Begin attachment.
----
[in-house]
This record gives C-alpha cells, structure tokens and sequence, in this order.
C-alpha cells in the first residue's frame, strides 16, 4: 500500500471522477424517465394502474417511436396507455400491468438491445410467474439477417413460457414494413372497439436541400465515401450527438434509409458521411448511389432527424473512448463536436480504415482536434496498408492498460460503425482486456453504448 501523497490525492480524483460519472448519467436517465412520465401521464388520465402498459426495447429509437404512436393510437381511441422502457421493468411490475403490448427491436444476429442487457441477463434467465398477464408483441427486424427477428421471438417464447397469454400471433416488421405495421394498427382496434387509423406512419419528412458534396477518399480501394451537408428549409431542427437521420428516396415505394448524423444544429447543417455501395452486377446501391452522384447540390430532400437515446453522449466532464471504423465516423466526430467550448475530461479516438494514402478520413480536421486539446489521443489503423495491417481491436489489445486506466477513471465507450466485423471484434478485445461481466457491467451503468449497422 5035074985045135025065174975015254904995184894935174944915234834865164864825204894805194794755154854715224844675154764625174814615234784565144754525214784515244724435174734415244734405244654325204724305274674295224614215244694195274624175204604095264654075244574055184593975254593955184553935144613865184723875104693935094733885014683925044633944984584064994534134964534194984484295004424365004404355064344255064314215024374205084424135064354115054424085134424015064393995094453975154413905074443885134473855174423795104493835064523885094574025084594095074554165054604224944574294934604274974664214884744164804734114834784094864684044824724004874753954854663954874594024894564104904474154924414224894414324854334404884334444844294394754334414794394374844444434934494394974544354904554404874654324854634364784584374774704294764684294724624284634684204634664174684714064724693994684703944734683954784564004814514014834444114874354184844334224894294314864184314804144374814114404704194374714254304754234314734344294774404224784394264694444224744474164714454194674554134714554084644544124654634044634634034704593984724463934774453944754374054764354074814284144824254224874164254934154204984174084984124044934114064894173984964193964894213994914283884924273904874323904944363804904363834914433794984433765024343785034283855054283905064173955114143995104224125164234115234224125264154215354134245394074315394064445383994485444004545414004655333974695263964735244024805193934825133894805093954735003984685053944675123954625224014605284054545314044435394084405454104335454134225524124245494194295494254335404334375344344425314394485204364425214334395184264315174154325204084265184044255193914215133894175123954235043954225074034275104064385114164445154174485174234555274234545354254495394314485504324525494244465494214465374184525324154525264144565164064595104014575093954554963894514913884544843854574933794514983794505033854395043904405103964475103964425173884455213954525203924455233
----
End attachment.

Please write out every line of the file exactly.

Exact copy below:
[in-house]
This record gives C-alpha cells, structure tokens and sequence, in this order.
C-alpha cells in the first residue's frame, strides 16, 4: 500500500471522477424517465394502474417511436396507455400491468438491445410467474439477417413460457414494413372497439436541400465515401450527438434509409458521411448511389432527424473512448463536436480504415482536434496498408492498460460503425482486456453504448 501523497490525492480524483460519472448519467436517465412520465401521464388520465402498459426495447429509437404512436393510437381511441422502457421493468411490475403490448427491436444476429442487457441477463434467465398477464408483441427486424427477428421471438417464447397469454400471433416488421405495421394498427382496434387509423406512419419528412458534396477518399480501394451537408428549409431542427437521420428516396415505394448524423444544429447543417455501395452486377446501391452522384447540390430532400437515446453522449466532464471504423465516423466526430467550448475530461479516438494514402478520413480536421486539446489521443489503423495491417481491436489489445486506466477513471465507450466485423471484434478485445461481466457491467451503468449497422 5035074985045135025065174975015254904995184894935174944915234834865164864825204894805194794755154854715224844675154764625174814615234784565144754525214784515244724435174734415244734405244654325204724305274674295224614215244694195274624175204604095264654075244574055184593975254593955184553935144613865184723875104693935094733885014683925044633944984584064994534134964534194984484295004424365004404355064344255064314215024374205084424135064354115054424085134424015064393995094453975154413905074443885134473855174423795104493835064523885094574025084594095074554165054604224944574294934604274974664214884744164804734114834784094864684044824724004874753954854663954874594024894564104904474154924414224894414324854334404884334444844294394754334414794394374844444434934494394974544354904554404874654324854634364784584374774704294764684294724624284634684204634664174684714064724693994684703944734683954784564004814514014834444114874354184844334224894294314864184314804144374814114404704194374714254304754234314734344294774404224784394264694444224744474164714454194674554134714554084644544124654634044634634034704593984724463934774453944754374054764354074814284144824254224874164254934154204984174084984124044934114064894173984964193964894213994914283884924273904874323904944363804904363834914433794984433765024343785034283855054283905064173955114143995104224125164234115234224125264154215354134245394074315394064445383994485444004545414004655333974695263964735244024805193934825133894805093954735003984685053944675123954625224014605284054545314044435394084405454104335454134225524124245494194295494254335404334375344344425314394485204364425214334395184264315174154325204084265184044255193914215133894175123954235043954225074034275104064385114164445154174485174234555274234545354254495394314485504324525494244465494214465374184525324154525264144565164064595104014575093954554963894514913884544843854574933794514983794505033854395043904405103964475103964425173884455213954525203924455233